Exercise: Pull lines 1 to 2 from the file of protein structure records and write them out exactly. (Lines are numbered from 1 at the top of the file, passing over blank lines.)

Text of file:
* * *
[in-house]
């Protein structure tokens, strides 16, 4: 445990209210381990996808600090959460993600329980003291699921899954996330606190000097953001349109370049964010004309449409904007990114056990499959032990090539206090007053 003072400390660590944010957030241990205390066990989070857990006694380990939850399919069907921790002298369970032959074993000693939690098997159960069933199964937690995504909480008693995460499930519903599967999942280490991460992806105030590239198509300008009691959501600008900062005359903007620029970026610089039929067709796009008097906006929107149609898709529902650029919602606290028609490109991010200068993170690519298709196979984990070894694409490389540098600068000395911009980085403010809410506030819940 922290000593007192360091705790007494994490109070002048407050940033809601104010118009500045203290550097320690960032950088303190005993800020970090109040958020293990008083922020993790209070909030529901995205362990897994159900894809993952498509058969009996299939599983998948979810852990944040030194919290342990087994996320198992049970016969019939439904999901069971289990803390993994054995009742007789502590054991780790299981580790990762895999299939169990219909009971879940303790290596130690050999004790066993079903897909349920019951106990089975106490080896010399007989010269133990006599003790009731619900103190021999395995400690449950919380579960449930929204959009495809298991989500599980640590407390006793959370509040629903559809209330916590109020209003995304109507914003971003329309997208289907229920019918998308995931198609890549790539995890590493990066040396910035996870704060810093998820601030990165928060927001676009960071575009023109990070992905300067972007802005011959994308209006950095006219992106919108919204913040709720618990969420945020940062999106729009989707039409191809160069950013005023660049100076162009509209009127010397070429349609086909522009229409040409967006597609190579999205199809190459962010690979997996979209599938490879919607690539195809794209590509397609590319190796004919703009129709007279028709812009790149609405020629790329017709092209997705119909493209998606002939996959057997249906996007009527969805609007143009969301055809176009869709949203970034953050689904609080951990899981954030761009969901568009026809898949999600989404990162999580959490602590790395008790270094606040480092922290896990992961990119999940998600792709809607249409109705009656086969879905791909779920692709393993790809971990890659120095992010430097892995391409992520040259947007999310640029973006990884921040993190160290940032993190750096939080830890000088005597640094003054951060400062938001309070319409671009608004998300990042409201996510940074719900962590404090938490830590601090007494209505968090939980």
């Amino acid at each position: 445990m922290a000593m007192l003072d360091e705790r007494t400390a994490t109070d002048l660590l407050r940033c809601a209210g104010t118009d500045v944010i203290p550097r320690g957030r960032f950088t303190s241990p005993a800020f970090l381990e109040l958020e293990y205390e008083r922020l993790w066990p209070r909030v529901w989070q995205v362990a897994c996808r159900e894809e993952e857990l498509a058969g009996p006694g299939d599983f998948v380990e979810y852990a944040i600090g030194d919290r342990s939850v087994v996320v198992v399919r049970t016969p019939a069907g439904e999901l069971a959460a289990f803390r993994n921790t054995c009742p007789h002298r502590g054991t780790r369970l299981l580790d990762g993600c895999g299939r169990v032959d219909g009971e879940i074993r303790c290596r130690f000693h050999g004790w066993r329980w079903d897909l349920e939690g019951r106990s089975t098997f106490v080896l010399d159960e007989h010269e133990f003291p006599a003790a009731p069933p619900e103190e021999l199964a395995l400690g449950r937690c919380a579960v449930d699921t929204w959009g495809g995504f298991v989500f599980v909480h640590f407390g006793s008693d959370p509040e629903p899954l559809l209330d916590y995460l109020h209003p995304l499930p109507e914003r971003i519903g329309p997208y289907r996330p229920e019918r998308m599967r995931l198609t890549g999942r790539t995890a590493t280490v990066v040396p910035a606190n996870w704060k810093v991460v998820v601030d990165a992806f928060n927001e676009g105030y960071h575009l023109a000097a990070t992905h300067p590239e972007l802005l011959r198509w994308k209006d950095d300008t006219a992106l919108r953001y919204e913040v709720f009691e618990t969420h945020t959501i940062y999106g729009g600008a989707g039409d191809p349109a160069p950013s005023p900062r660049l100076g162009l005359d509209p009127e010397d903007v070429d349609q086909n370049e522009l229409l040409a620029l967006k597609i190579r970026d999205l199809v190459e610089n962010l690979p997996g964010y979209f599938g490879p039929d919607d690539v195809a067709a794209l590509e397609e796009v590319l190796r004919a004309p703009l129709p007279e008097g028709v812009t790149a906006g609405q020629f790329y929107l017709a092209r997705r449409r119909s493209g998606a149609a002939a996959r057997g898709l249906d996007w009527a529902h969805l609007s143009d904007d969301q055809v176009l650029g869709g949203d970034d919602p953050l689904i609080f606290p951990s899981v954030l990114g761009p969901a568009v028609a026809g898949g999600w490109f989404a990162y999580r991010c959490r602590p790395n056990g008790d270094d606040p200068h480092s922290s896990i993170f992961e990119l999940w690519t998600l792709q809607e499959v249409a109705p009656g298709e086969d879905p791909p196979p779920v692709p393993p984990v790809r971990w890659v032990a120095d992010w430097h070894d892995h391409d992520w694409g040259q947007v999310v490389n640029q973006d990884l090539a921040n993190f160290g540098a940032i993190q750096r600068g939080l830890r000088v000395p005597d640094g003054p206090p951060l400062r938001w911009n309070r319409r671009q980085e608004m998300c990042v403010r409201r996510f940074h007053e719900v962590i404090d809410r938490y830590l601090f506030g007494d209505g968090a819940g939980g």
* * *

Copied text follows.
[in-house]
């Protein structure tokens, strides 16, 4: 445990209210381990996808600090959460993600329980003291699921899954996330606190000097953001349109370049964010004309449409904007990114056990499959032990090539206090007053 003072400390660590944010957030241990205390066990989070857990006694380990939850399919069907921790002298369970032959074993000693939690098997159960069933199964937690995504909480008693995460499930519903599967999942280490991460992806105030590239198509300008009691959501600008900062005359903007620029970026610089039929067709796009008097906006929107149609898709529902650029919602606290028609490109991010200068993170690519298709196979984990070894694409490389540098600068000395911009980085403010809410506030819940 922290000593007192360091705790007494994490109070002048407050940033809601104010118009500045203290550097320690960032950088303190005993800020970090109040958020293990008083922020993790209070909030529901995205362990897994159900894809993952498509058969009996299939599983998948979810852990944040030194919290342990087994996320198992049970016969019939439904999901069971289990803390993994054995009742007789502590054991780790299981580790990762895999299939169990219909009971879940303790290596130690050999004790066993079903897909349920019951106990089975106490080896010399007989010269133990006599003790009731619900103190021999395995400690449950919380579960449930929204959009495809298991989500599980640590407390006793959370509040629903559809209330916590109020209003995304109507914003971003329309997208289907229920019918998308995931198609890549790539995890590493990066040396910035996870704060810093998820601030990165928060927001676009960071575009023109990070992905300067972007802005011959994308209006950095006219992106919108919204913040709720618990969420945020940062999106729009989707039409191809160069950013005023660049100076162009509209009127010397070429349609086909522009229409040409967006597609190579999205199809190459962010690979997996979209599938490879919607690539195809794209590509397609590319190796004919703009129709007279028709812009790149609405020629790329017709092209997705119909493209998606002939996959057997249906996007009527969805609007143009969301055809176009869709949203970034953050689904609080951990899981954030761009969901568009026809898949999600989404990162999580959490602590790395008790270094606040480092922290896990992961990119999940998600792709809607249409109705009656086969879905791909779920692709393993790809971990890659120095992010430097892995391409992520040259947007999310640029973006990884921040993190160290940032993190750096939080830890000088005597640094003054951060400062938001309070319409671009608004998300990042409201996510940074719900962590404090938490830590601090007494209505968090939980």